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Lowell Historical Museum Cherishes History, Envisions Future with New Building, New Name

Posted by: JustinFreeman on Wednesday, July 18, 2018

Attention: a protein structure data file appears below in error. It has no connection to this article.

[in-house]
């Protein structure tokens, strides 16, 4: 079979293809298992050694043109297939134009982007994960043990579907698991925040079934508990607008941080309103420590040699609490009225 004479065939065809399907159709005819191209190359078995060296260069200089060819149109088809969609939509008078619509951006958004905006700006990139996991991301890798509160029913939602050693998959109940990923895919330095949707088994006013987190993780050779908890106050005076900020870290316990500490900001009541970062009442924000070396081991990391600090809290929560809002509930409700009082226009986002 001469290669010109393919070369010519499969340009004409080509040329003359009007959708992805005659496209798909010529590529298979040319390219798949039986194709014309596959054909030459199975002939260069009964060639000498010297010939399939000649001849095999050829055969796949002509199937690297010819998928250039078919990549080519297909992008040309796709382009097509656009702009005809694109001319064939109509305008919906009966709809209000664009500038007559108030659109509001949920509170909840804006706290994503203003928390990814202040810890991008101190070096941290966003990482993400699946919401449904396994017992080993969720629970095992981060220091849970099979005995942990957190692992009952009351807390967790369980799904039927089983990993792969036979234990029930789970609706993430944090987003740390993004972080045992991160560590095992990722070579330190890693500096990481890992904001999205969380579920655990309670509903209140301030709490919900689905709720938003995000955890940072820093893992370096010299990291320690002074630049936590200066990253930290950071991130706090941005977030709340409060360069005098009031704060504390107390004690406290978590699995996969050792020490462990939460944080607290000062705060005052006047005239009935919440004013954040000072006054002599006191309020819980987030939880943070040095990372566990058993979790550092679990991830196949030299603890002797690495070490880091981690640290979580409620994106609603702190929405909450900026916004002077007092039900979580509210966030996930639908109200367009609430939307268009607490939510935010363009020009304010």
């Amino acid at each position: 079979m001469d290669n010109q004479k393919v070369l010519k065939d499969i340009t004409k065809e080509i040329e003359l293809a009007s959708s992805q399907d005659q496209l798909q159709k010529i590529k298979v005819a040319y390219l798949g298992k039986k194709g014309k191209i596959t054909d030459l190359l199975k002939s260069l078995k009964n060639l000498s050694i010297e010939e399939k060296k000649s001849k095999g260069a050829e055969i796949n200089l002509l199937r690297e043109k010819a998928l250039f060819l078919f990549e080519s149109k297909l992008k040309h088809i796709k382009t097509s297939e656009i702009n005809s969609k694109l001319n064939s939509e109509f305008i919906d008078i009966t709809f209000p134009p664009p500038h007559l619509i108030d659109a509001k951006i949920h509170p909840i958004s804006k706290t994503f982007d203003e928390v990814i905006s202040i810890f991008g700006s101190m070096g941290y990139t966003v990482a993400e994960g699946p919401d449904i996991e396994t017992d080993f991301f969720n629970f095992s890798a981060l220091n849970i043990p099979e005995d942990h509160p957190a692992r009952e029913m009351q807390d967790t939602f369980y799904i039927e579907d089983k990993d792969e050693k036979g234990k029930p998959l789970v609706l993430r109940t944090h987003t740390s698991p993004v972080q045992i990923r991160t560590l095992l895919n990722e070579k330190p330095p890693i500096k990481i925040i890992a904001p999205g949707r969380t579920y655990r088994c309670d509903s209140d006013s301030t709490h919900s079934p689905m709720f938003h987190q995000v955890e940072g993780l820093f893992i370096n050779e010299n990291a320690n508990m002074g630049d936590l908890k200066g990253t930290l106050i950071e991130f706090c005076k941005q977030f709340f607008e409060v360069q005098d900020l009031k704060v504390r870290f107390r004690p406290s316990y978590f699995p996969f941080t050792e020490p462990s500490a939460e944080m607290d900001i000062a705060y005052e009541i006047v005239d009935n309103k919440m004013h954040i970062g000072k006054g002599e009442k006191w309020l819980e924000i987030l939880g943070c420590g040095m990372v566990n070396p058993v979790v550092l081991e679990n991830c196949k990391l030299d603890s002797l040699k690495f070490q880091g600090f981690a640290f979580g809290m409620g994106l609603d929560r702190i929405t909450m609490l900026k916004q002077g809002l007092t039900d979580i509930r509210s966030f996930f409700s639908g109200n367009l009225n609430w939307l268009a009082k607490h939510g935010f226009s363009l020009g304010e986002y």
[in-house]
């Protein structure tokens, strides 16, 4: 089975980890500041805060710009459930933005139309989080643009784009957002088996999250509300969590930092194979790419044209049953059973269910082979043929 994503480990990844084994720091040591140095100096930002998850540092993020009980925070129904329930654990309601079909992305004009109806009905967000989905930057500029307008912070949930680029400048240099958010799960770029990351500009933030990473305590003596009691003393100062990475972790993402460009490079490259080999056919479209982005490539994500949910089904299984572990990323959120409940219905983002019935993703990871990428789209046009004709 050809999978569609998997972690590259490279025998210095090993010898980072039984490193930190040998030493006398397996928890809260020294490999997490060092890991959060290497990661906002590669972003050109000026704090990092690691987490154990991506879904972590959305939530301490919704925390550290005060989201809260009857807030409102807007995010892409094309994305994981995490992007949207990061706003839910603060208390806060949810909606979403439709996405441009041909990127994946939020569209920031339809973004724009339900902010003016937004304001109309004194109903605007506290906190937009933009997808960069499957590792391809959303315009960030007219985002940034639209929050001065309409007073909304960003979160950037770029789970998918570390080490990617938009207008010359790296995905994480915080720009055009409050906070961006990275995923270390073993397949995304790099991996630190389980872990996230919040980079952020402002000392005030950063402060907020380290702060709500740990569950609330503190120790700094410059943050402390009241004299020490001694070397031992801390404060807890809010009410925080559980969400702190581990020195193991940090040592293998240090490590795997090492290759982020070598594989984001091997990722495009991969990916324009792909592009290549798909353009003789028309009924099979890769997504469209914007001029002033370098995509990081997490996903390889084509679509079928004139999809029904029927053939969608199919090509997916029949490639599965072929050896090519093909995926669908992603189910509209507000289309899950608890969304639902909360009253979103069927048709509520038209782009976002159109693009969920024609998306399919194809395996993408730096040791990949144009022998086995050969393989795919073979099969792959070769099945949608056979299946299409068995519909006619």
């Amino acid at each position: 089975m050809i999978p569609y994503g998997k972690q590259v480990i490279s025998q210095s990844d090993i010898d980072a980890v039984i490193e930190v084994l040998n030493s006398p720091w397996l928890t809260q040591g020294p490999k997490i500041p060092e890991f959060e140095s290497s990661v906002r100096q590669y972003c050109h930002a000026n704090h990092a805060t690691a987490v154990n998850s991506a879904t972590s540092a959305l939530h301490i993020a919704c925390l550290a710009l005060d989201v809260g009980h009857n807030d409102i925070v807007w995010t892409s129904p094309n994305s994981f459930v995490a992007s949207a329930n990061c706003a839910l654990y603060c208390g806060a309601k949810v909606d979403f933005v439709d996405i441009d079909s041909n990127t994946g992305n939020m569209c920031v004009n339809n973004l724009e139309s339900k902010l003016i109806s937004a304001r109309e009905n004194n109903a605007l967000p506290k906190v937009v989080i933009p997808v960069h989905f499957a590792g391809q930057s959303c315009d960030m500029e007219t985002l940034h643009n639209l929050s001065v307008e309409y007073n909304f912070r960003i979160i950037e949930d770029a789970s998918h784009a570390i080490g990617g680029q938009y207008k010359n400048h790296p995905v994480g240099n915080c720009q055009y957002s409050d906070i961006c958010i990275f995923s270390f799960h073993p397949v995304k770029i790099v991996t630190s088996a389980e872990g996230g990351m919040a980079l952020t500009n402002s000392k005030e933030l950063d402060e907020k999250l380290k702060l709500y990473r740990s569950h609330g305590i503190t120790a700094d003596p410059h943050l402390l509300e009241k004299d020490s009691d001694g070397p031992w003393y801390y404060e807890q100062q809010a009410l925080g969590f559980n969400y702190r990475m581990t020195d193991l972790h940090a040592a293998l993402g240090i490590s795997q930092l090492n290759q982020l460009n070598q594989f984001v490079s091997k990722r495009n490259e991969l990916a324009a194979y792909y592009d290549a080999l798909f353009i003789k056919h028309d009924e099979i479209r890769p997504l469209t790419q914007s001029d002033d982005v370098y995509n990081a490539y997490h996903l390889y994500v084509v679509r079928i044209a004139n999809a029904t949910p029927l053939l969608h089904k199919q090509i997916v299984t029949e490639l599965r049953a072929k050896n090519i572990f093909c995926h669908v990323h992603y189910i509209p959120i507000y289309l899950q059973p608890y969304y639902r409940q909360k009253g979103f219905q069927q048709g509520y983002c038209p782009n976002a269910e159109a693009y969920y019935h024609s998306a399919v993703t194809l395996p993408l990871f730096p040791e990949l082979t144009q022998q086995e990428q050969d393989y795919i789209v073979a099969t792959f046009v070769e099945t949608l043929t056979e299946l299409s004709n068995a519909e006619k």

Situated in the center of the region, Lowell is often referred to as the heart of Northwest Arkansas. The Lowell Historical Museum has seen a lot of changes come through Northwest Arkansas over the years, and it is striving to protect the history of the city that sits in the middle of one of the fastest-growing metros in the country. Understanding the History of Lowell Led by Museum Director Elizabeth Estes, the museum preserves and interprets historical objects and works of art that build a bridge of culture and understanding of the history of Lowell as well as the greater Northwest Arkansas region. It also honors the service and sacrifice of veterans and their families. Estes says the museum is a vital part of the fabric of Lowell. “If we didn’t have a museum, we wouldn’t know our history,” she said. “If we didn’t know our history we wouldn’t remember what we have proudly accomplished, which also helps us envision our future." “Mudtown” The city was founded in 1847 as Robinson’s Crossroad, and the name was changed to Bloomington in 1858. It would later earn the nickname “Mudtown” after a private stagecoach operating out of Butterfield, Mo. got stuck in the mud, leading its frustrated driver to exclaim that he must be in Mudtown. Lowell celebrates the nickname each year with the Annual Mudtown Festival. The town was destroyed by a tornado in 1881 and was given the current name of Lowell after it was relocated next to the St. Louis and San Francisco Railroad tracks. A Dream Come True Founder Elza Tucker’s dream for a museum started in 1976, but it wasn’t until June 1, 2003 when then-Mayor Phil Biggers cut the ribbon and opened the permanent location of the museum, which has now outgrown its current facility at 304 Jackson Pl. In 2014, Leonard Johnson donated 100 acres of land to the City of Lowell in memory of his wife, Kathleen. The museum was then granted three acres that they will use to build a new facility at 403 Bellview Road. An approximately 11,000-square-foot building will be built to house current artifacts as well as make room for future exhibits. The museum’s plans include: • Veterans’ Room • Children’s Room • Community Room for public meetings and/or family events • Café for sandwiches and cold drinks • Lobby with the Butterfield Stagecoach at the center • Covered outdoor space for farm and agriculture implements • 6,000 square feet of exhibit space • Storage and receiving areas • Rose Garden in memory of Kathleen Johnson • Offices and restrooms “This 100-acre park will be a popular place for families to visit in Lowell and will be the center point for development in the city,” Estes said. “We also envision it being a must-stop for visitors in Northwest Arkansas.” New Museum, New Name The land will feature several monuments, recreational and educational activities, and other businesses. There will also be a significant emphasis on honoring Northwest Arkansas military veterans. As part of the relocation, the museum will be changing its name to “The Trails: A Convergence of History”. “We want to invite the community to get involved with the museum as much as we can,” said Carol Kick, President of the Lowell Historical Museum Foundation of NWA. “We would like teachers and community leaders to speak at our programs making them a focal point. We want the new museum to be an inclusive experience that will complement all of the other outstanding museums in our area and make it something for those who love Lowell to be very proud.” The expanded space will give the museum more room to showcase everything about Lowell and the region. “There are a lot of people who have wanted to bring items to exhibit in our museum, but we are full right now,” Estes said. “We are excited to have additional space with the new museum so that we can add more exhibits and make the experience even more enjoyable.” Lowell has seen its population rise from just under 300 people when it was founded, to now nearly 9,000. This increase is due in part to the infusion of businesses into the area such as J.B. Hunt, headquartered just minutes from the museum. The new museum will likely feature a spectacular J.B. Hunt exhibit when it opens. “We are definitely a trucking town now,” Estes said. “Transportation has done a lot for our local economy, industry and the overall growth of Lowell.” Celebrating History and Making New History While the museum’s goal is to celebrate Lowell’s history, they are continuously looking toward the future. “Properly preserving and sharing our city's history over the years has made it necessary to make new history by building a contemporary facility that will serve as an educational center for many generations to come on the Kathleen Johnson Memorial Park property,” Lowell Mayor Eldon Long said. “It will have access to the Razorback Regional Greenway Trail system. The City of Lowell has a rich heritage and we look forward to working together with the community in bringing this vision to reality.”

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